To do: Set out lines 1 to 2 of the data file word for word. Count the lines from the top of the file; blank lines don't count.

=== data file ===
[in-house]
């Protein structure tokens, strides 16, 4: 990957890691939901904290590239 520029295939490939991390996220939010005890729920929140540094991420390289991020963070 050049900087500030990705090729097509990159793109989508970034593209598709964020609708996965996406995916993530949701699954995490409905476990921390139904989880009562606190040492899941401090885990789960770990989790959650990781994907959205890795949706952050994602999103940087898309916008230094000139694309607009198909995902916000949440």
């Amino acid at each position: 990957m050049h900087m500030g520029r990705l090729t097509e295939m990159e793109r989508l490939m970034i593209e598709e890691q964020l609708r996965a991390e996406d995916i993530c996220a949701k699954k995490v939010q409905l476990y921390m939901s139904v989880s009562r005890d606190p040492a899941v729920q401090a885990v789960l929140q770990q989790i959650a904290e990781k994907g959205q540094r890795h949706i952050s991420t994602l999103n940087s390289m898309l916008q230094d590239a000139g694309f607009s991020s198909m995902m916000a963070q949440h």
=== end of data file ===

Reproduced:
[in-house]
């Protein structure tokens, strides 16, 4: 990957890691939901904290590239 520029295939490939991390996220939010005890729920929140540094991420390289991020963070 050049900087500030990705090729097509990159793109989508970034593209598709964020609708996965996406995916993530949701699954995490409905476990921390139904989880009562606190040492899941401090885990789960770990989790959650990781994907959205890795949706952050994602999103940087898309916008230094000139694309607009198909995902916000949440």